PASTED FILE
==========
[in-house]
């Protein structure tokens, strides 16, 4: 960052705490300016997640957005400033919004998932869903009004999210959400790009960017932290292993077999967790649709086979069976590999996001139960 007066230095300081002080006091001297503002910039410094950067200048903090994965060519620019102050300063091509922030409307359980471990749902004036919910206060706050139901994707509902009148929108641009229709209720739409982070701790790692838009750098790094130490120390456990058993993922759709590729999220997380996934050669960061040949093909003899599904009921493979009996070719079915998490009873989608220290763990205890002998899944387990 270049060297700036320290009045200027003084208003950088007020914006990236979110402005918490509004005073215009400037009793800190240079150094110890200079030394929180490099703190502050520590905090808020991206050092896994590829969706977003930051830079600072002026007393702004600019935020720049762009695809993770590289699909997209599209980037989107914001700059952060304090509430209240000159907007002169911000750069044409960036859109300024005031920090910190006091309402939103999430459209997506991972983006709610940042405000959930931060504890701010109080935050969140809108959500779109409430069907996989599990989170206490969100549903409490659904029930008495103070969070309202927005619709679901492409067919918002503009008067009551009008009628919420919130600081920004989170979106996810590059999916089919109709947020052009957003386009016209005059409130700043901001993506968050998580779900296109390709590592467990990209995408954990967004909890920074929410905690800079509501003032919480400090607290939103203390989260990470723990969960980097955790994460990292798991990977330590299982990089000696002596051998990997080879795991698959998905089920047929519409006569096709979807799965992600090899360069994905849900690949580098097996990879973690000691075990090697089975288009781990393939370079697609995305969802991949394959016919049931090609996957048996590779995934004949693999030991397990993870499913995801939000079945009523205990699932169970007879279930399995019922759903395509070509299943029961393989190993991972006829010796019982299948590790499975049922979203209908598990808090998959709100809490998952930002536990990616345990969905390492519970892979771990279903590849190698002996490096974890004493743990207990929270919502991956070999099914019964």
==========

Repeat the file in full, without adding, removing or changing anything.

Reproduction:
[in-house]
């Protein structure tokens, strides 16, 4: 960052705490300016997640957005400033919004998932869903009004999210959400790009960017932290292993077999967790649709086979069976590999996001139960 007066230095300081002080006091001297503002910039410094950067200048903090994965060519620019102050300063091509922030409307359980471990749902004036919910206060706050139901994707509902009148929108641009229709209720739409982070701790790692838009750098790094130490120390456990058993993922759709590729999220997380996934050669960061040949093909003899599904009921493979009996070719079915998490009873989608220290763990205890002998899944387990 270049060297700036320290009045200027003084208003950088007020914006990236979110402005918490509004005073215009400037009793800190240079150094110890200079030394929180490099703190502050520590905090808020991206050092896994590829969706977003930051830079600072002026007393702004600019935020720049762009695809993770590289699909997209599209980037989107914001700059952060304090509430209240000159907007002169911000750069044409960036859109300024005031920090910190006091309402939103999430459209997506991972983006709610940042405000959930931060504890701010109080935050969140809108959500779109409430069907996989599990989170206490969100549903409490659904029930008495103070969070309202927005619709679901492409067919918002503009008067009551009008009628919420919130600081920004989170979106996810590059999916089919109709947020052009957003386009016209005059409130700043901001993506968050998580779900296109390709590592467990990209995408954990967004909890920074929410905690800079509501003032919480400090607290939103203390989260990470723990969960980097955790994460990292798991990977330590299982990089000696002596051998990997080879795991698959998905089920047929519409006569096709979807799965992600090899360069994905849900690949580098097996990879973690000691075990090697089975288009781990393939370079697609995305969802991949394959016919049931090609996957048996590779995934004949693999030991397990993870499913995801939000079945009523205990699932169970007879279930399995019922759903395509070509299943029961393989190993991972006829010796019982299948590790499975049922979203209908598990808090998959709100809490998952930002536990990616345990969905390492519970892979771990279903590849190698002996490096974890004493743990207990929270919502991956070999099914019964």